An Observation from History

2 Jan

I am not a history expert. I am interested in lots of things but don’t have an expansive knowledge of many things. I am what you might call a casualty of living in the information age.

Anyway, this morning I was reading a letter written at the start of the American Revolution from Eliphalet Dyer to Joseph Trumbull. Dyer, a Connecticut native and lawyer, had been witness to the appointment of George Washington as head of the Continental Army. His purpose in writing was to inform his friend Trumbull of this appointment and to give him a general sketch of Washington’s character. The character sketch is all that we would expect, hailing Washington for his humility and honor and integrity. But within that description I found a very interesting tidbit which reaffirms something I’ve noticed in other Colonial era writings: the seeds of the Civil War are apparent during the Revolutionary War.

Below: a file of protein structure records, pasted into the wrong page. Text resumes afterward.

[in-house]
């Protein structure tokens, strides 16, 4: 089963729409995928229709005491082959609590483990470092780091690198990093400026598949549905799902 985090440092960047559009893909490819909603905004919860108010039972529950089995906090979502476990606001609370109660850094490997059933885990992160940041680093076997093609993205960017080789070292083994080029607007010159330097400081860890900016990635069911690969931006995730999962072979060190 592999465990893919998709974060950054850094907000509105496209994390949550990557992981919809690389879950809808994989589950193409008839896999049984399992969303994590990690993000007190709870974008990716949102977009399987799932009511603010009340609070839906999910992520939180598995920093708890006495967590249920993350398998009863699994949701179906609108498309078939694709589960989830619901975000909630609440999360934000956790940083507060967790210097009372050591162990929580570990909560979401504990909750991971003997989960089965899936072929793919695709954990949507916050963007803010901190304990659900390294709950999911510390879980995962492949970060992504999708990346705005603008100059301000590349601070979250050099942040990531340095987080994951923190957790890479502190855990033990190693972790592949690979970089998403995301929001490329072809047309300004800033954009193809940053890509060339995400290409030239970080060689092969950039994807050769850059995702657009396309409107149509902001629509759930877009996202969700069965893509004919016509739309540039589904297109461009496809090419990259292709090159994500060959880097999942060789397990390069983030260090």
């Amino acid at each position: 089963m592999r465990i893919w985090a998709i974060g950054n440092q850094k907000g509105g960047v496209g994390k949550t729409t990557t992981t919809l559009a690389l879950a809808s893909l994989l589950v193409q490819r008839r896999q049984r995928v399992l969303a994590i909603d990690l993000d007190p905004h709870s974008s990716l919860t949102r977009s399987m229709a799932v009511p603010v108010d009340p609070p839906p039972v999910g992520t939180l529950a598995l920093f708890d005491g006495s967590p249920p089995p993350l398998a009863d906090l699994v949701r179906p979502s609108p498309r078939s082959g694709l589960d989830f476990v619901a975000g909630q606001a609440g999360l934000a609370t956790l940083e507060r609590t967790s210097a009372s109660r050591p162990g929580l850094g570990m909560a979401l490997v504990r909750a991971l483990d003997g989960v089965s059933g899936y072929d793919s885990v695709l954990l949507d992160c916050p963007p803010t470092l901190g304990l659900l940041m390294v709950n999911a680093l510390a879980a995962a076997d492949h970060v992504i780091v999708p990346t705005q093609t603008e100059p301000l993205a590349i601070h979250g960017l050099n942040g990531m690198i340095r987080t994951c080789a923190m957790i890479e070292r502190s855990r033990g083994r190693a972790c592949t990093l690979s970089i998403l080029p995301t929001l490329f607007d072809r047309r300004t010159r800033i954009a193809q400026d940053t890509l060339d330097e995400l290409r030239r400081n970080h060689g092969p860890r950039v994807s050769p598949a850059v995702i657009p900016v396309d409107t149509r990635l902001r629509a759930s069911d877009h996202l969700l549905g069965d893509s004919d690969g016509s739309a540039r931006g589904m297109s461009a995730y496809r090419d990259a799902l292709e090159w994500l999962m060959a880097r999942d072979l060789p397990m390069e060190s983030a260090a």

Washington was a Virginian, considered a southerner. Dyer writes that Washington’s appointment “removes all jealousies, more firmly cements the Southern to the Northern, and takes away the fear of the former lest an enterprising eastern New England General proving successful, might with his Victorious Army give law to the Southern and Western gentry.” As I read this, it seems to me that Dyer thought it a prudent step to name a southerner as leader of the Continental Army. There was a concern in his mind it seems, even way back in 1775, that a leader out of New England might be seen as a threat by those in the South and West. The lines of division, mistrust and fear seem to have already been apparent before the Revolution began. Another war was simmering on the back burner of the War for Independence.

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